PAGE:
He will find a city skeptical about any political leader’s ability to offer solutions and real healing. The Republican, who narrowly lost the state in the 2016 election to Hillary Clinton, will find some people ready to listen and many convinced that he cannot help.
The skepticism mounted for some a day earlier, when Trump’s remarks about the devastating hurricane that ripped through Puerto Rico seemed to minimize the damage there.
“It’s our hometown. It hurt mentally, physically and emotionally.”
“His job is to bring people together however he can do it,” said LeBlanc, a musician, pausing during a dinner with two friends at a deli near the University of Nevada, Las Vegas. “But he just doesn’t seem to grasp that concept.”
LeBlanc’s companions — Sabrina Franks and Lynn Frankenberger — made it clear they also were not fans of Trump’s, but said they thought it was important to give him a chance to bring people together.
“‘We are the United States of America, not the divided States of America,’ is what he said,” recalled Frankenberger. “I am just going to trust that [Trump] can mend some hearts and help heal some of the division and some of that pain that’s here.”
In a visit to Las Vegas nine days before last fall’s election, Trump torched Clinton for “criminal” behavior and gloated over the sexting emails of Anthony Weiner, the former Democratic congressman and estranged husband of a top Clinton aide.
Trump was blown out in Clark County, the Nevada population Center that includes Las Vegas — a deficit so large that Clinton managed to squeeze out a 47.9 percent to 45.5 percent victory in the state.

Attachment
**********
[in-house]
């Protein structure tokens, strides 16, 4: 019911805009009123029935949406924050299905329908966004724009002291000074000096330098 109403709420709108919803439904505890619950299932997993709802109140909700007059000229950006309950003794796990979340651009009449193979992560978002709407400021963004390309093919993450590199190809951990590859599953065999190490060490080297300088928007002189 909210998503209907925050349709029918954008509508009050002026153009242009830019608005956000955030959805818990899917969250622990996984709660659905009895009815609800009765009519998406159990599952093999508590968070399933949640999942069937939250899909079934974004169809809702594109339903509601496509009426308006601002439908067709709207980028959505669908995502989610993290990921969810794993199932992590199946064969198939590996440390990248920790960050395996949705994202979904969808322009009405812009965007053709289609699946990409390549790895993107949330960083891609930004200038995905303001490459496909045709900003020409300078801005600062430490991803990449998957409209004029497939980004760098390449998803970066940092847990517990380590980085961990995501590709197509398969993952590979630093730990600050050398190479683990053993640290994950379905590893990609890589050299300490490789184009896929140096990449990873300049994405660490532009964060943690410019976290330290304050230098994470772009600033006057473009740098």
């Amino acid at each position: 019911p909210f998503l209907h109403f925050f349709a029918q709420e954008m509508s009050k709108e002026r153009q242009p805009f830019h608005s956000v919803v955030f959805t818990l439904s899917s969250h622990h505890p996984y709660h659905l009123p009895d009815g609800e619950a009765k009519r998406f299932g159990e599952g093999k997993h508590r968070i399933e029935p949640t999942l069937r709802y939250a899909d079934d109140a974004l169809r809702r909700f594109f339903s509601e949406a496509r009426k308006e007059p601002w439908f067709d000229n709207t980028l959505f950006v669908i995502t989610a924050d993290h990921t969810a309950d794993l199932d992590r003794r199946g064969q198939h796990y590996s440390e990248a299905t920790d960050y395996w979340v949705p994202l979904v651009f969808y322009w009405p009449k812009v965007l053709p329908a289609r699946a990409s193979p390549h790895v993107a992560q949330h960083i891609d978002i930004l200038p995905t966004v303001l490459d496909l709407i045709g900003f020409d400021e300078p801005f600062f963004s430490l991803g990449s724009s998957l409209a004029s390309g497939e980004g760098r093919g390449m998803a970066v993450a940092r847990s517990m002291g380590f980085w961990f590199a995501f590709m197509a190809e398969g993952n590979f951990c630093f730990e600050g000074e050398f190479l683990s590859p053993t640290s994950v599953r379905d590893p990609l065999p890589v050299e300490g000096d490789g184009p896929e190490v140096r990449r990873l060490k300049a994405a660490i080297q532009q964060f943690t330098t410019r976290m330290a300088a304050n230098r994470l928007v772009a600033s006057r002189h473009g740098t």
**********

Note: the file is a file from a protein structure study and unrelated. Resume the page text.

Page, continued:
“We’ll be talking about gun laws as time goes by,” he told reporters. But it seemed unlikely that time would come today, so shortly after the terrible attack here, which injured more than 500 people.
And on Wednesday morning, Trump, speaking to reporters while preparing to leave for his trip, called the Las Vegas shooting “a very sad thing.”
“It’s a very, very sad day for me, personally,” Trump said.
Some Las Vegans said they think Trump’s visit can do some good.
“I think he loves America and has tried to get something done. He really has,” said Bobbie Dugan, a bell desk worker on the Vegas Strip. “He just hasn’t been given a chance.” The Trump voter said she expected Trump to strike the right tone, though she acknowledged: “You never know what he is going to say.”
Marcus Moreland, a Democrat and restaurant deliveryman, said he did not vote for Trump but also believes his visit is important. “He can tell people to keep striving and to keep up what they do every day,” Moreland said.
In a small, random sample of locals, though, most remained to be persuaded of the president’s goodwill. Abraham Covarrubias said of the shooting: “It’s our hometown. It hurt mentally, physically and emotionally.”
But to Covarrubias, Trump still needs to prove he is more than “a great businessman and an actor.” Said the 25-year-old, who works at a company that washes work uniforms: “He knows manipulation very well. But can he do any real good? I don’t know how.”